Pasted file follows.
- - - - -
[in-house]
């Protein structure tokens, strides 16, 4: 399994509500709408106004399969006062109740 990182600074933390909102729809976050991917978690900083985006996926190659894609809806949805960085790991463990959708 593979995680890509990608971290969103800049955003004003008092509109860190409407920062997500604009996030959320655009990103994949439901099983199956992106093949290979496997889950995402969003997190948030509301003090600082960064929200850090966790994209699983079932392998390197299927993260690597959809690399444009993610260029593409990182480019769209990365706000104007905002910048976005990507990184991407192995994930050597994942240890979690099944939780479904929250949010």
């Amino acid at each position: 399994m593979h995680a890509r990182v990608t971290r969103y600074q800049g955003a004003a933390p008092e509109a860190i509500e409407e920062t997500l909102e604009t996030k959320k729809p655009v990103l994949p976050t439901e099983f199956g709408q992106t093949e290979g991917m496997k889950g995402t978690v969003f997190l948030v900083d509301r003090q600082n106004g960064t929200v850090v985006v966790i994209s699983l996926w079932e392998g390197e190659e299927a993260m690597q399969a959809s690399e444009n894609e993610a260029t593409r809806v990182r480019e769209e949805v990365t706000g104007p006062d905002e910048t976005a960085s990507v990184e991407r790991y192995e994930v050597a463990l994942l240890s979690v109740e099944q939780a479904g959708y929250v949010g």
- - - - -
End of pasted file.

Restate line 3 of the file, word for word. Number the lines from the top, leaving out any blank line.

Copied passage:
């Amino acid at each position: 399994m593979h995680a890509r990182v990608t971290r969103y600074q800049g955003a004003a933390p008092e509109a860190i509500e409407e920062t997500l909102e604009t996030k959320k729809p655009v990103l994949p976050t439901e099983f199956g709408q992106t093949e290979g991917m496997k889950g995402t978690v969003f997190l948030v900083d509301r003090q600082n106004g960064t929200v850090v985006v966790i994209s699983l996926w079932e392998g390197e190659e299927a993260m690597q399969a959809s690399e444009n894609e993610a260029t593409r809806v990182r480019e769209e949805v990365t706000g104007p006062d905002e910048t976005a960085s990507v990184e991407r790991y192995e994930v050597a463990l994942l240890s979690v109740e099944q939780a479904g959708y929250v949010g």